Merodiploids (Molecular Biology)

A merodiploid is an essentially haploid organism that carries a second copy of a part of its genome . The term is derived from the Greek, meros = part, and was originally used to describe both unstable partial diploidy, such as that which occurs briefly in recipients after mating with an Hfr strain (1), and the stable state, exemplified by F-prime strains (see Hfr’S And F-Primes). Over time, usage has tended to confine the term to descriptions of stable genetic states.

The inability of bacteria to maintain more than a single copy of their chromosome makes it easier to isolate mutations. Most of the mutations useful to a geneticist are recessive, and their effects would be hidden if a second unmutated gene copy were present to provide wild-type function, as in eukaryotes. Because bacteria are haploid, mutations are expressed directly as mutant phenotypes, and mutants are readily isolated by straightforward selection and screening procedures, vastly expanding the range of genes attainable by classical genetic methods. Beyond this point, however, the haploid state is inconvenient, because analyzing the function of a gene identified by a mutation usually involves determining how the mutated function interacts with the wild-type one or with related mutants, for which diploidy is needed. Merodiploidy provides a solution to this problem.

The discovery of natural merodiploidy arrived happily at a moment when it would make one of its most notable contributions. Hfr strains in which the integrated F factor, or F plasmid, is situated near the lac genes were found to give rise to F ~lac+ plasmids, by excision of the lac region along with the F DNA (2, 3). When an F’lac transferred itself into a new cell, it rendered the lac gene region of the chromosome diploid. At this time, Francis Jacob and his colleagues had proposed that lac gene expression is regulated by the action of a repressor at a control locus, the operator, situated next to the lac genes. Seeking evidence for the operator, they used an F’lac/lac+ strain to isolate mutants that expressed the lac genes even in the presence of the repressor. The mutations caused unregulated expression only of the lac genes to which they were linked (cis- acting) and not of lac genes in trans, just the property expected of the hypothetical cis-acting control locus (4).

The advantages offered by merodiploidy were well-illustrated by an analysis of E. coli mutants unable to make flagella (5). The fla mutants were first mapped to three clusters by complementation with F-primes carrying defined regions of the chromosome. The mutations were then crossed onto the F-primes by recombination, and the resulting F-primes transferred into each mutant to determine which pairs of mutations complemented to allow synthesis of flagella. These tests provided an estimate of the minimum number of fla genes in each region. The literature of bacterial genetics is replete with similar examples.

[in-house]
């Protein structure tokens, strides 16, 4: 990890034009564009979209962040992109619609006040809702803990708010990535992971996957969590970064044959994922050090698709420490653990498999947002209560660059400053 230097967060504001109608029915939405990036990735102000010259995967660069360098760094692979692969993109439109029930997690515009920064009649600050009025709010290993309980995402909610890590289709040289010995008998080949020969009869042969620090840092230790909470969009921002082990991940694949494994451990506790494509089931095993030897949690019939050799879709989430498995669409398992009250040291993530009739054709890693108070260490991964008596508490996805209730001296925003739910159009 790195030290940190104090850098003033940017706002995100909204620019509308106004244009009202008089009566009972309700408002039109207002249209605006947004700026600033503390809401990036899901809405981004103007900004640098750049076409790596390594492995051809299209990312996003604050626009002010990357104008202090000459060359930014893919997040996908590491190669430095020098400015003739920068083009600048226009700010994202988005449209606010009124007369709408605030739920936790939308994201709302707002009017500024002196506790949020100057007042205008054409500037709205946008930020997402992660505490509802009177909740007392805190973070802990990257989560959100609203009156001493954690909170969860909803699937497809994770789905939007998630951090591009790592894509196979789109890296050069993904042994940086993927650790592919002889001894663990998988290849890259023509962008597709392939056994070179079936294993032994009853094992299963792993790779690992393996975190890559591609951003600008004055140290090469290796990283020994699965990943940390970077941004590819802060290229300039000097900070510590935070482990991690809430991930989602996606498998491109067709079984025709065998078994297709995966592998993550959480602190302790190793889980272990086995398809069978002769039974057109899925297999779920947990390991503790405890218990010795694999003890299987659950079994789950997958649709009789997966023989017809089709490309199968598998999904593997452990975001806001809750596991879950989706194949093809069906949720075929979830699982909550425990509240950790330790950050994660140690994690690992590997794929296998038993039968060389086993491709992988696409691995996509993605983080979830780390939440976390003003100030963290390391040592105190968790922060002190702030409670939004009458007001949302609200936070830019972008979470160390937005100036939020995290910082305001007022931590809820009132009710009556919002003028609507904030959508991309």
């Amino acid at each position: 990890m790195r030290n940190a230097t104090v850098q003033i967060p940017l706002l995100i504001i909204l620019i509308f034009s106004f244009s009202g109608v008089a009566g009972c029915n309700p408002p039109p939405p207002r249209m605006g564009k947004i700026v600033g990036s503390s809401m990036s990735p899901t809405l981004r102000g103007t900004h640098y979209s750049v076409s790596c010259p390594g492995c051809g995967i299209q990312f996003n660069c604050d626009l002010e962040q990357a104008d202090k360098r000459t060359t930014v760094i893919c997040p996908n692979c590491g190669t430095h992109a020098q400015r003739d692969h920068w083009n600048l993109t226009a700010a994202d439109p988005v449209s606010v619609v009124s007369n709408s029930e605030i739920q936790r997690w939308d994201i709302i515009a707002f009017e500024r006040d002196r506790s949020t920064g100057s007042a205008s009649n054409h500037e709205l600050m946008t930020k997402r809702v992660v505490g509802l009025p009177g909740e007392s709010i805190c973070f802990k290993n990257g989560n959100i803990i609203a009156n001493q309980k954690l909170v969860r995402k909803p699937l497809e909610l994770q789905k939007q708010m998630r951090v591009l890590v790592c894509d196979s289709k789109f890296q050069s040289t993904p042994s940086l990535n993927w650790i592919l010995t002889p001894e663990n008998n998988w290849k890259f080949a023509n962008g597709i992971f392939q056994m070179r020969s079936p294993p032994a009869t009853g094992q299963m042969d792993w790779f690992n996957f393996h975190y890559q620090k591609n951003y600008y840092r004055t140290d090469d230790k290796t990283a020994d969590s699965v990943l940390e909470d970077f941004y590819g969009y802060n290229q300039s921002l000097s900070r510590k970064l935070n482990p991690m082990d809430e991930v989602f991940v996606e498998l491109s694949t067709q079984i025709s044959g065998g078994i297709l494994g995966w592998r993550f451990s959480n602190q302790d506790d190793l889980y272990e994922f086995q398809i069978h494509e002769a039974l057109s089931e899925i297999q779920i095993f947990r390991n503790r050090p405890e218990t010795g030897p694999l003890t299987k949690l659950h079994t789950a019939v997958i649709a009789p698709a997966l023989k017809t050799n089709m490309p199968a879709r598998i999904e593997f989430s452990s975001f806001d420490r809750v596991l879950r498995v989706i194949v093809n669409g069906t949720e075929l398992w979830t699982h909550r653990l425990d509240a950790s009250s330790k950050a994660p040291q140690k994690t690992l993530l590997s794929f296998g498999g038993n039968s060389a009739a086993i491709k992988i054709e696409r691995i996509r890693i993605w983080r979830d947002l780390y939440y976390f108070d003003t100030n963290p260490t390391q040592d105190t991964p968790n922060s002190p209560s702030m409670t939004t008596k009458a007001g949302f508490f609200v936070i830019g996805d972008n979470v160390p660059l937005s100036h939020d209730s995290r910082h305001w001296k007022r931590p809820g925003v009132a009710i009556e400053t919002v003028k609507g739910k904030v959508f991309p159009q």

The uses of merodiploidy are limited to neither E. coli nor plasmids. The genes for catechol metabolism in Pseudomonas aeruginosa were mapped by first allowing recombinational transfer of transposon insertion mutations from R-prime plasmids to the chromosome and then carrying out complementation analysis using overlapping cosmid clones (essentially, smaller prime plasmids) (6). Potassium transport mutants of E. coli were analyzed by infection with lambda phage for transduction and plating on potassium-deficient media: Formation of turbid plaques containing lysogens occurred only for complementing mutants (7).

The existence of natural stable merodiploid states is one reason for raising the question, Why are bacteria haploid? There are others. Partial diploidy of the F-prime type is usually well-tolerated, suggesting that doubling the gene dosage is not generally deleterious. In several bacteria, the genome is distributed over more than one DNA molecule, implying the ability to coordinate replication and gene expression of physically distinct chromosomes. Bacteria have no trouble maintaining oligo- and multicopy plasmids in a polyploid state and, when growing fast, maintain their chromosomes in a state of pseudopolyploidy owing to the formation of multiforked chromosomes. J.-P. Bouche and his colleagues (8) produced a conditionally diploid E. coli by reducing synthesis of the essential cell division protein FtsZ, therby moving the replication cycle forward relative to division.

Nevertheless, haploidy is the invariable ground state. Could it be that the advantage that haploidy confers on the bacterium is the same as that offered to the geneticist? Whereas multicellular eukaryotes require the phenotypic stability of diploidy on which to build a developmental program and to prevent unregulated growth, bacteria have a different imperative: to adapt rapidly to diverse environmental and chemical challenges by generating from within their enormous populations mutations that are expressed immediately.

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